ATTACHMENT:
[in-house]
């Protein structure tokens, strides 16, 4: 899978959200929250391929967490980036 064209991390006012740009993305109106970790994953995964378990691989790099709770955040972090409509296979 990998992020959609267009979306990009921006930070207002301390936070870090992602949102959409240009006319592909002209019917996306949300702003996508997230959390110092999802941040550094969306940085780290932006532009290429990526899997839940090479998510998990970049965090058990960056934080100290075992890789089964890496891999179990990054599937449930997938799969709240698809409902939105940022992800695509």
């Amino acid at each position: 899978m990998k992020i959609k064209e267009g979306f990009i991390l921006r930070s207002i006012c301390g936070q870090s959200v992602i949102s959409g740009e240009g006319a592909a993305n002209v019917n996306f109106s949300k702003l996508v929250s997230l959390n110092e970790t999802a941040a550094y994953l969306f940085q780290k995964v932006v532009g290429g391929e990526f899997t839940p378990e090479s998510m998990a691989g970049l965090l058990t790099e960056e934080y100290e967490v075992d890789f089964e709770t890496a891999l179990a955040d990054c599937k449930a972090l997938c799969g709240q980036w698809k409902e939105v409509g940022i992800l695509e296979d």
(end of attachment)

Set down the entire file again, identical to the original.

[in-house]
């Protein structure tokens, strides 16, 4: 899978959200929250391929967490980036 064209991390006012740009993305109106970790994953995964378990691989790099709770955040972090409509296979 990998992020959609267009979306990009921006930070207002301390936070870090992602949102959409240009006319592909002209019917996306949300702003996508997230959390110092999802941040550094969306940085780290932006532009290429990526899997839940090479998510998990970049965090058990960056934080100290075992890789089964890496891999179990990054599937449930997938799969709240698809409902939105940022992800695509």
């Amino acid at each position: 899978m990998k992020i959609k064209e267009g979306f990009i991390l921006r930070s207002i006012c301390g936070q870090s959200v992602i949102s959409g740009e240009g006319a592909a993305n002209v019917n996306f109106s949300k702003l996508v929250s997230l959390n110092e970790t999802a941040a550094y994953l969306f940085q780290k995964v932006v532009g290429g391929e990526f899997t839940p378990e090479s998510m998990a691989g970049l965090l058990t790099e960056e934080y100290e967490v075992d890789f089964e709770t890496a891999l179990a955040d990054c599937k449930a972090l997938c799969g709240q980036w698809k409902e939105v409509g940022i992800l695509e296979d």